Source Newsroom: Mississippi State University
Newswise — Did you hear the one about Gen. Ulysses S. Grant's hubris costing him his life?
They said the Yankee general died on a surgeon's table in July 1864, shortly after a rebel cannonball ripped his arm from his body. Since Southerners billed the Civil War as a personal battle between Grant and Confederate Gen. Robert E. Lee, the Union leader's death certainly showed the South would win, thus proving its superiority.
Not only did "they" spread good news of Grant's agonizing, bloody death, but reports also were dispersed about the North's stock market collapse and England's and France's decision to support the Confederacy.
These non-events didn't make the cut for students to read in modern history books, not that Confederate soldiers and civilians would have cared. They were spreading the tall tales as a means of survival--to keep Southern morale high and to help convince themselves their preferred reality existed.
The actual reality of Confederate rumors is the topic of a new book by Jason K. Phillips. An assistant history professor at Mississippi State University, his "Diehard Rebels: The Confederate Culture of Invincibility" is scheduled for November release by the University of Georgia Press.
In addition, one section of his book has been included in the prestigious "Best American History Essays of 2008." Titled "The Grape Vine Telegraph: Rumors and Confederate Persistence," it is among only about 10 selected from among several thousand articles for inclusion by the Organization of American Historians, the premier professional society of American historians.
Phillips, a 2003 Rice University doctoral graduate, said research into rumors of the 1861-65 conflict traditionally has generated very little scholarly activity. As a result, research required a detailed analysis of period newspapers, soldiers' personal journals and other documents.
And, to find something similar with which to compare, he found it necessary to locate the research of Harvard University psychologists on rumors propagated nearly a century later by World War II soldiers.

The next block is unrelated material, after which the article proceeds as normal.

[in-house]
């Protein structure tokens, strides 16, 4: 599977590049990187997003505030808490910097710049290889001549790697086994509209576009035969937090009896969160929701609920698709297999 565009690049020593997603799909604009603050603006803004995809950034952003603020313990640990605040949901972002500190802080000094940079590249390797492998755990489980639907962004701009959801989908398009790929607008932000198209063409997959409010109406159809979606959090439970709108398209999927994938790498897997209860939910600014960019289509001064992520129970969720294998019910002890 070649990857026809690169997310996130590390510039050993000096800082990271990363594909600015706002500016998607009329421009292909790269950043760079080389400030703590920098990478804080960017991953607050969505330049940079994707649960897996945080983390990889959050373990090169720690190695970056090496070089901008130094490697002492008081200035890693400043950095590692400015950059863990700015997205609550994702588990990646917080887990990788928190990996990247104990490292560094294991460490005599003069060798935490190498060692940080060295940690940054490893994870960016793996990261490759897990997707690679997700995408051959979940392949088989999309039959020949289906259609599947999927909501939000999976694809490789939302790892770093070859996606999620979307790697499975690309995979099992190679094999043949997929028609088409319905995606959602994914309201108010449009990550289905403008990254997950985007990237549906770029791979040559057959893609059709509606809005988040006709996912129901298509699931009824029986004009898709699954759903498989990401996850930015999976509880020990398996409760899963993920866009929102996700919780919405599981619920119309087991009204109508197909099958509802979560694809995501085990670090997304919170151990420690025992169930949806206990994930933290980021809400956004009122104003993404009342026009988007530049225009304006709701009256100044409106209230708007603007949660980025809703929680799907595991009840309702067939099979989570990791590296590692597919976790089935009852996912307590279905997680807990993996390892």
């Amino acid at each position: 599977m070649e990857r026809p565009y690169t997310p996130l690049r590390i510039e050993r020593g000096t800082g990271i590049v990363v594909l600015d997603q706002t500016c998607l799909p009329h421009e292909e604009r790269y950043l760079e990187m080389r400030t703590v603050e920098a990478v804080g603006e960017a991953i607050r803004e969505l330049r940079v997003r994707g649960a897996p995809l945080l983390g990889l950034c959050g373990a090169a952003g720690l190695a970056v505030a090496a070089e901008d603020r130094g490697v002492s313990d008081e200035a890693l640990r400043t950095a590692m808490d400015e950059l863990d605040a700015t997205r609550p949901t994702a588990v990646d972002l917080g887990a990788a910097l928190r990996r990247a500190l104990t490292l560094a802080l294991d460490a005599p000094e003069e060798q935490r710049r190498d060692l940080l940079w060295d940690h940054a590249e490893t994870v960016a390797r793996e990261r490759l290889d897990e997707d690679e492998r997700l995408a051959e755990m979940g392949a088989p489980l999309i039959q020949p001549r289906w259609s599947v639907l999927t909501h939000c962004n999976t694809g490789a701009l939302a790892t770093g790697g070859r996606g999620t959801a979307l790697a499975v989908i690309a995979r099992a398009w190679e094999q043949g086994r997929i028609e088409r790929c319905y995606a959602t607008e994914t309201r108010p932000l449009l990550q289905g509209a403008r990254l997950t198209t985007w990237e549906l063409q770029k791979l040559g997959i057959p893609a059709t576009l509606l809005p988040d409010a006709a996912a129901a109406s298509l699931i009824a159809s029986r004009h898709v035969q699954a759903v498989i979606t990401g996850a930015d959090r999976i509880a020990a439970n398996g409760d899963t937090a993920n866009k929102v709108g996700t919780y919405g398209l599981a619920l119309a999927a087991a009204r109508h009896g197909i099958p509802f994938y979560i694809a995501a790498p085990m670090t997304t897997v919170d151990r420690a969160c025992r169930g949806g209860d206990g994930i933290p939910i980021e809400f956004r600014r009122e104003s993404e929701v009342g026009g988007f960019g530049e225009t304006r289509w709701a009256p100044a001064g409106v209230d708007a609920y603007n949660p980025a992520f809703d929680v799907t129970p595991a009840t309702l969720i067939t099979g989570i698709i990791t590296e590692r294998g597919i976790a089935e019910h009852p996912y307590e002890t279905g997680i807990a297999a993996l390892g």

Though rooted in American historical study, his scholarship contains threads of psychological and sociological investigations. A central theme of his search revolves around why some Confederate soldiers continued to fight and expected to win after so many successive defeats.
"They believed there was no way God would let them lose a war to people who seemed so barbaric," Phillips said of his findings.
"A culture existed in the South that believed it was superior to the North," he continued. "During the war, these soldiers thought they were more than just superior. They thought they were invincible, an invincibility rooted in white supremacy."
Soldiers were not the only true believers, Phillips said. "Even religious leaders would spread rumors from the pulpit. We can see likenesses between wartime experiences of the soldiers and the legacy of the Civil War and the South."
Along this vein, wartime rumors provide insights into a mid-19th century Southern psychology that likely was a precursor of later popular regional ideologies. The ideologies can be identified by such phrases as "The Lost Cause" and "Never, Never"--the latter being a favorite response of 20th century segregationists as the integration push grew in the 1950s and '60s.
"So much of Southern history during the Civil War can explain history long after the cannons stopped firing," Phillips said.